These hopes have been dashed as new restrictions have been introduced. Last year, the number of exits of Palestinians via Erez Crossing connecting Gaza to Israel, the West Bank and the outside world declined by 51% compared to the year before and by 58% compared to 2015. Travel permit requests go unanswered for months, even for those seeking urgent medical care or to visit ailing relatives. Hundreds of traders have been blocked and slapped with travel bans that curtail their ability to do business. Absurd new restrictions were introduced, preventing students and aid workers from traveling with laptops, when security procedures for screening laptops are employed in airport terminals and train stations throughout the world. And for seven months, Israel acceded to a decision on the part of the PA to reduce the amount of electricity it sells to Gaza, leading to environmental damage and leaving families struggling to cope.
In January, the PA and the Hamas authorities, along with local energy officials, reached an agreement to get the power back on, but the PA didn’t restore the salaries it had reduced to thousands of its former employees, leaving people desperate for cash in an economy where the unemployment rate is 46.6%. Gaza’s fiscal future is hanging in the balance on President Trump’s threats to further cut aid and against the backdrop of donor fatigue with the 50-year occupation. Egypt’s border crossing at Rafah, perpetually closed, could better connect Gaza to the outside world, but not to the other half of the Palestinian territory or Israel, where important markets and business ties have traditionally been.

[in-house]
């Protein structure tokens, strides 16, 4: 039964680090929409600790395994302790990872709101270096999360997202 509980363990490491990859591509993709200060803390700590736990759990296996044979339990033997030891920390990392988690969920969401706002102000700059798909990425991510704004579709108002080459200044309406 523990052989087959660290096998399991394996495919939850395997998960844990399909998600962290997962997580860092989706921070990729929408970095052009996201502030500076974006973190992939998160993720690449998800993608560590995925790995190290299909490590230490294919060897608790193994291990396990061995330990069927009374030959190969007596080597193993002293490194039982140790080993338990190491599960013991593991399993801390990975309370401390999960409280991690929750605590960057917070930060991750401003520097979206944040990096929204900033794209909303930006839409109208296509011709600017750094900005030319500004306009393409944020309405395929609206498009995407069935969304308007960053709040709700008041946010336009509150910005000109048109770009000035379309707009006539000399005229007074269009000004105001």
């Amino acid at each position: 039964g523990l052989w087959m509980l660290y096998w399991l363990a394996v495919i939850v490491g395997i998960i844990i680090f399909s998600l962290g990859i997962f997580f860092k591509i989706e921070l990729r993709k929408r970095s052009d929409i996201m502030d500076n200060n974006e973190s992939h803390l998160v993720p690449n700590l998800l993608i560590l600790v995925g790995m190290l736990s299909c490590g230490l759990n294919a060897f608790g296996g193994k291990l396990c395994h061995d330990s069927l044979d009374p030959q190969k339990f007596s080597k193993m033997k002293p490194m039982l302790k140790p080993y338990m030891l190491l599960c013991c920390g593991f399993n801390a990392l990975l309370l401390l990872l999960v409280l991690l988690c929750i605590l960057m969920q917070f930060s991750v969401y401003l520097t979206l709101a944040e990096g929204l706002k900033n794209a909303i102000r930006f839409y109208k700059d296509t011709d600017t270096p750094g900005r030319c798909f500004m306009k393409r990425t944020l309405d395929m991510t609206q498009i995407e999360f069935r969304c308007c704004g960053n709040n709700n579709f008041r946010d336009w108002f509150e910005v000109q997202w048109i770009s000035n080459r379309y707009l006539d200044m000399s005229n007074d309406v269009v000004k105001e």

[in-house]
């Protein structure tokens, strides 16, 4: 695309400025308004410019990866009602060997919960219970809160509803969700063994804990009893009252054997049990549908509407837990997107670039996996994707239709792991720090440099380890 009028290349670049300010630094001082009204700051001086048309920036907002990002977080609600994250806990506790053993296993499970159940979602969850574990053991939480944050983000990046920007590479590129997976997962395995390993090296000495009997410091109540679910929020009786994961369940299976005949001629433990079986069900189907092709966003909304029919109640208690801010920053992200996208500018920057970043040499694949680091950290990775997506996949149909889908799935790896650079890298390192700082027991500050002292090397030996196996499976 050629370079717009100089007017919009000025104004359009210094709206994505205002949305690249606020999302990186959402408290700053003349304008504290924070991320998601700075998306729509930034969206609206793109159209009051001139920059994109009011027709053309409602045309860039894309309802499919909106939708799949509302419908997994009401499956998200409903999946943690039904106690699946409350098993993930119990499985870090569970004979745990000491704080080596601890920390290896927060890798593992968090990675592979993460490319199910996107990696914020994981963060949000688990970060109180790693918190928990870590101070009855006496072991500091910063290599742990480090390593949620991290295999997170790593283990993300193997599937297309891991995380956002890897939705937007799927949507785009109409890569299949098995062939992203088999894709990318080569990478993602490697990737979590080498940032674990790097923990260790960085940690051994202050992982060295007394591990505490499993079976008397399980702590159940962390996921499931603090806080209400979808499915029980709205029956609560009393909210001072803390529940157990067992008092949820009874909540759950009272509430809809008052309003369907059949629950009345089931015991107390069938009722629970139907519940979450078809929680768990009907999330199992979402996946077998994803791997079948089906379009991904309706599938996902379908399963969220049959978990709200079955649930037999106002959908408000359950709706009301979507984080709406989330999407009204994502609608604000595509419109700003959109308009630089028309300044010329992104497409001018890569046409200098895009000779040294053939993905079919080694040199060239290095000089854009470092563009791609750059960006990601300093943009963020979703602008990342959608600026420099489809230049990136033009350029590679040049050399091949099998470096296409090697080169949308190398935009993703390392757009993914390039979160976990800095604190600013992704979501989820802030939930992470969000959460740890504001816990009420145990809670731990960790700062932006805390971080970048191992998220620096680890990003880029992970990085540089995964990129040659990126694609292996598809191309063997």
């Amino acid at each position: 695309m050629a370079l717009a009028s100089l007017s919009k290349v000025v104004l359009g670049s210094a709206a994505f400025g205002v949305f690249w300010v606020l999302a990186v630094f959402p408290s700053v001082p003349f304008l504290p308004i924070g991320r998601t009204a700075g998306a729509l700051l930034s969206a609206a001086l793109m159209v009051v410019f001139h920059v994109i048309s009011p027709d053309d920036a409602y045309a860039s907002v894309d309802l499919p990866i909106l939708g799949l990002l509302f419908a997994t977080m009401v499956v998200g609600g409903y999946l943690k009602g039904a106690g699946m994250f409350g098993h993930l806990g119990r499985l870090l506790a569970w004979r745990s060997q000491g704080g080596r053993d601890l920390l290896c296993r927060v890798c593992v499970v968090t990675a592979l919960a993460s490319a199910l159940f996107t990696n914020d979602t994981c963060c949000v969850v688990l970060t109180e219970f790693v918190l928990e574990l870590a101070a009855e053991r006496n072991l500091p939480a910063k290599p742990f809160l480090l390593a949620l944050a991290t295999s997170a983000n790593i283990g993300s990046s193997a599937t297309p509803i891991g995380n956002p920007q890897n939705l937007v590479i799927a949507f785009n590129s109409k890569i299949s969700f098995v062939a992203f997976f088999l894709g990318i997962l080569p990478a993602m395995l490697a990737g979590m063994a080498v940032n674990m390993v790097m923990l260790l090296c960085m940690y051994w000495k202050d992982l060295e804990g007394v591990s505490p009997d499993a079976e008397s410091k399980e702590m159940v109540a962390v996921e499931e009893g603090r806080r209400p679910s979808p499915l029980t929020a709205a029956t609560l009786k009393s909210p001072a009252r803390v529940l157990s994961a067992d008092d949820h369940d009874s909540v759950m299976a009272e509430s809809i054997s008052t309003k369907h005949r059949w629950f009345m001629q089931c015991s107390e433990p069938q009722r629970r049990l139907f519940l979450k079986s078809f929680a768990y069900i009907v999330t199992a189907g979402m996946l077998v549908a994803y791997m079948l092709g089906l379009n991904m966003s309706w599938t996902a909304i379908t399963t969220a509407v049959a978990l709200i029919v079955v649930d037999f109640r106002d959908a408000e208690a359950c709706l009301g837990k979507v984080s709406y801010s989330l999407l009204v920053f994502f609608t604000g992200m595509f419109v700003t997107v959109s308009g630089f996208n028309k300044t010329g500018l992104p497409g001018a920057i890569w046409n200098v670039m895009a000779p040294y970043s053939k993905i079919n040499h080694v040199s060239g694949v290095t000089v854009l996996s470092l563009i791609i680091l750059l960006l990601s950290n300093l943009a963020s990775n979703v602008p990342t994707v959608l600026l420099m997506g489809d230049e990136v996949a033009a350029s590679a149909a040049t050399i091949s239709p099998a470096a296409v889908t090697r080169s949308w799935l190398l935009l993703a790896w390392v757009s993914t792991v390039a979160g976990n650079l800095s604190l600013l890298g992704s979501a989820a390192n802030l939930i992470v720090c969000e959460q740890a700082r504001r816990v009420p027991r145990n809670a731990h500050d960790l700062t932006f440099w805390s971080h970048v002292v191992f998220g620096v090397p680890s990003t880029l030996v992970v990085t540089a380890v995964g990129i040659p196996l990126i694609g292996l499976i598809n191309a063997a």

There are multiple players influencing life in Gaza, but the humanitarian situation there is largely the result of Israel’s restrictive access policy and therefore, Israel has the power to reverse course. The Israeli officials seemingly wringing their hands, wondering at the crisis and the next violent confrontation that could unfold before them, are less earnest when you look up close. Their feigned compassion makes a mockery of civilians on both sides of the border. It’s not just about which big projects could eventually provide Gaza with more clean water or more electricity. It’s about Israel recognizing its responsibility to allow civilians in Gaza to thrive, not just survive. To do that, they need access. Sadly, by ignoring the impact of Israel’s obstructive access policies, the White House is only joining in the charade and thwarting meaningful progress.
The author is the executive director of Gisha – Legal Center for Freedom of Movement, an Israeli human rights organization that promotes access for Palestinians, particularly in the Gaza Strip.